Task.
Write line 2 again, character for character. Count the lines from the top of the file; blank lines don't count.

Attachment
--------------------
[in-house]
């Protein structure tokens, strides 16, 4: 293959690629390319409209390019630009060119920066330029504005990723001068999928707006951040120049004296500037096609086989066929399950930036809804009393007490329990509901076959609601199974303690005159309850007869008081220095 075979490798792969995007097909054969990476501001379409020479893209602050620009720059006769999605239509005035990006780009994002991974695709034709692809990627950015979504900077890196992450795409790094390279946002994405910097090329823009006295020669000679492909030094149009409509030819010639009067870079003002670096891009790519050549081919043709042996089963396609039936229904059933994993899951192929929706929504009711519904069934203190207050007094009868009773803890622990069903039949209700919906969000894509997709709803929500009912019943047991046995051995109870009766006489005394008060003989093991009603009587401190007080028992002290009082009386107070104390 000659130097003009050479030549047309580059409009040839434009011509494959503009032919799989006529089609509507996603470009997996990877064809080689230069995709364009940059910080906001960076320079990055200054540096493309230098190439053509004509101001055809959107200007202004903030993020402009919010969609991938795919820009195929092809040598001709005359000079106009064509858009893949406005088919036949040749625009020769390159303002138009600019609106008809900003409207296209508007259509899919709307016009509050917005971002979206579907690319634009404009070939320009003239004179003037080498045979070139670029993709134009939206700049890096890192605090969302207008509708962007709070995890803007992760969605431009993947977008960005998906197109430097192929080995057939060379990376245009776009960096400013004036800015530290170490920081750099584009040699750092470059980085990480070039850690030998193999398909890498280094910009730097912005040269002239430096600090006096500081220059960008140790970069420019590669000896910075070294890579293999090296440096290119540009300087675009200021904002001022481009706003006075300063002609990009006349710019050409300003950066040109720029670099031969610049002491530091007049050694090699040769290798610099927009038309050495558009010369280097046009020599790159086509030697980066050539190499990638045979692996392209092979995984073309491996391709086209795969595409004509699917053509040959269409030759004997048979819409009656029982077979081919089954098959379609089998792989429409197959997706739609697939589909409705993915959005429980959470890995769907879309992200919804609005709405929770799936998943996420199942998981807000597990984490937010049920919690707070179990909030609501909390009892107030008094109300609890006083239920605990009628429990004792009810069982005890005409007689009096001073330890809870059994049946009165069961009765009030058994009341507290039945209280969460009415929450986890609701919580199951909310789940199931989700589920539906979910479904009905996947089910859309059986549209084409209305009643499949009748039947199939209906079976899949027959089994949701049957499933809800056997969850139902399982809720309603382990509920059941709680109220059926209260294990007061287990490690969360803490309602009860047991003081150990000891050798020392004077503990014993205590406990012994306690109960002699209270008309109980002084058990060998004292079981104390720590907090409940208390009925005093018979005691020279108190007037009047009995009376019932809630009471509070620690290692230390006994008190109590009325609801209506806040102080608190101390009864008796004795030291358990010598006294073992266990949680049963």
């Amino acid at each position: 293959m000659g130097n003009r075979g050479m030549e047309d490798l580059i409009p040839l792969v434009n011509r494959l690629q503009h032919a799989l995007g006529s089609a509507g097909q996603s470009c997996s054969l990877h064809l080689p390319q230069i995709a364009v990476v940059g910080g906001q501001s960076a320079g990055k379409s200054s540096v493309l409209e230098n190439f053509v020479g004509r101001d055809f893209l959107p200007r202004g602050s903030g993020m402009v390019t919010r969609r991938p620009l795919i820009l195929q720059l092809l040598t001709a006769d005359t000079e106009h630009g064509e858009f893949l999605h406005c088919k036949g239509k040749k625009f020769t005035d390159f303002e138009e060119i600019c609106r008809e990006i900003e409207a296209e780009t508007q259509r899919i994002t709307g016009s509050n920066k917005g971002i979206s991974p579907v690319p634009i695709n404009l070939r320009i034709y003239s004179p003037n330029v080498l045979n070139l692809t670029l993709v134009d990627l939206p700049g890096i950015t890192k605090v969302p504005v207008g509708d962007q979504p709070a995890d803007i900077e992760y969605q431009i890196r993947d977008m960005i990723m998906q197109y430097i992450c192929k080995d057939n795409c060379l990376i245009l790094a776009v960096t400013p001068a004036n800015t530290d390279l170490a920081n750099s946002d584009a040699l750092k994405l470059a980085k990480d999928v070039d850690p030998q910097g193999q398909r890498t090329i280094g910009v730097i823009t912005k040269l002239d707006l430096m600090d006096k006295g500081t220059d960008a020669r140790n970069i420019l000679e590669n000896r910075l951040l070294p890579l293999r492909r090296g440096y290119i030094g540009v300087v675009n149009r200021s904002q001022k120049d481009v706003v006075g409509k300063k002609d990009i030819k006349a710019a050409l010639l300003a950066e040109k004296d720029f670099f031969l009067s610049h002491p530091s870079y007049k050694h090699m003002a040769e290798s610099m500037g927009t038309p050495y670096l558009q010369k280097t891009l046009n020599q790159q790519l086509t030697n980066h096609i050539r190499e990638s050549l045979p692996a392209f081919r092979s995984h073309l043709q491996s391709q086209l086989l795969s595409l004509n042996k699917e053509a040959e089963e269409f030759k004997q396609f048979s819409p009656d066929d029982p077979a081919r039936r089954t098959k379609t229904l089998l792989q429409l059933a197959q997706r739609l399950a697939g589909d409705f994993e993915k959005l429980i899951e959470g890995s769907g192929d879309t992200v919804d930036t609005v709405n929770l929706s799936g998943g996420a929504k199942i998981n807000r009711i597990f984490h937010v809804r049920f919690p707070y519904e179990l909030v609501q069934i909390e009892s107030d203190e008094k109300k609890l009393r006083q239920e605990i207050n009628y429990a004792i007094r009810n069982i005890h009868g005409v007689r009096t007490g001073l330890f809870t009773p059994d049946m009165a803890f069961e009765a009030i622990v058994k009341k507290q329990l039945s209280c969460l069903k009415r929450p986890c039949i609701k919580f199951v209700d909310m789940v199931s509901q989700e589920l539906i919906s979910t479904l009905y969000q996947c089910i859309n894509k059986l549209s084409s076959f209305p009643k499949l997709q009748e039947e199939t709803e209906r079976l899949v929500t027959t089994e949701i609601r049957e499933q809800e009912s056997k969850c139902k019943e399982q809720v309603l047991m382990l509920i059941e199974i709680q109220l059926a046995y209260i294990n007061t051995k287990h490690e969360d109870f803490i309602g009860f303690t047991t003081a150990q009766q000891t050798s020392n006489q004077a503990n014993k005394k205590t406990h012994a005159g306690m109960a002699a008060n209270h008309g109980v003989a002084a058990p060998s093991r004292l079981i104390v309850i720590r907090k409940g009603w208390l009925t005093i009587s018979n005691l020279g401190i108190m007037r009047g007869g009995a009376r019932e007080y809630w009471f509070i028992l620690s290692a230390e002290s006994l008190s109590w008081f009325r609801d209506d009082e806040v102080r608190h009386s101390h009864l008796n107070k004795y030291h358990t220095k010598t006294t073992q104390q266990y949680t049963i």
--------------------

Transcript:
């Protein structure tokens, strides 16, 4: 293959690629390319409209390019630009060119920066330029504005990723001068999928707006951040120049004296500037096609086989066929399950930036809804009393007490329990509901076959609601199974303690005159309850007869008081220095 075979490798792969995007097909054969990476501001379409020479893209602050620009720059006769999605239509005035990006780009994002991974695709034709692809990627950015979504900077890196992450795409790094390279946002994405910097090329823009006295020669000679492909030094149009409509030819010639009067870079003002670096891009790519050549081919043709042996089963396609039936229904059933994993899951192929929706929504009711519904069934203190207050007094009868009773803890622990069903039949209700919906969000894509997709709803929500009912019943047991046995051995109870009766006489005394008060003989093991009603009587401190007080028992002290009082009386107070104390 000659130097003009050479030549047309580059409009040839434009011509494959503009032919799989006529089609509507996603470009997996990877064809080689230069995709364009940059910080906001960076320079990055200054540096493309230098190439053509004509101001055809959107200007202004903030993020402009919010969609991938795919820009195929092809040598001709005359000079106009064509858009893949406005088919036949040749625009020769390159303002138009600019609106008809900003409207296209508007259509899919709307016009509050917005971002979206579907690319634009404009070939320009003239004179003037080498045979070139670029993709134009939206700049890096890192605090969302207008509708962007709070995890803007992760969605431009993947977008960005998906197109430097192929080995057939060379990376245009776009960096400013004036800015530290170490920081750099584009040699750092470059980085990480070039850690030998193999398909890498280094910009730097912005040269002239430096600090006096500081220059960008140790970069420019590669000896910075070294890579293999090296440096290119540009300087675009200021904002001022481009706003006075300063002609990009006349710019050409300003950066040109720029670099031969610049002491530091007049050694090699040769290798610099927009038309050495558009010369280097046009020599790159086509030697980066050539190499990638045979692996392209092979995984073309491996391709086209795969595409004509699917053509040959269409030759004997048979819409009656029982077979081919089954098959379609089998792989429409197959997706739609697939589909409705993915959005429980959470890995769907879309992200919804609005709405929770799936998943996420199942998981807000597990984490937010049920919690707070179990909030609501909390009892107030008094109300609890006083239920605990009628429990004792009810069982005890005409007689009096001073330890809870059994049946009165069961009765009030058994009341507290039945209280969460009415929450986890609701919580199951909310789940199931989700589920539906979910479904009905996947089910859309059986549209084409209305009643499949009748039947199939209906079976899949027959089994949701049957499933809800056997969850139902399982809720309603382990509920059941709680109220059926209260294990007061287990490690969360803490309602009860047991003081150990000891050798020392004077503990014993205590406990012994306690109960002699209270008309109980002084058990060998004292079981104390720590907090409940208390009925005093018979005691020279108190007037009047009995009376019932809630009471509070620690290692230390006994008190109590009325609801209506806040102080608190101390009864008796004795030291358990010598006294073992266990949680049963």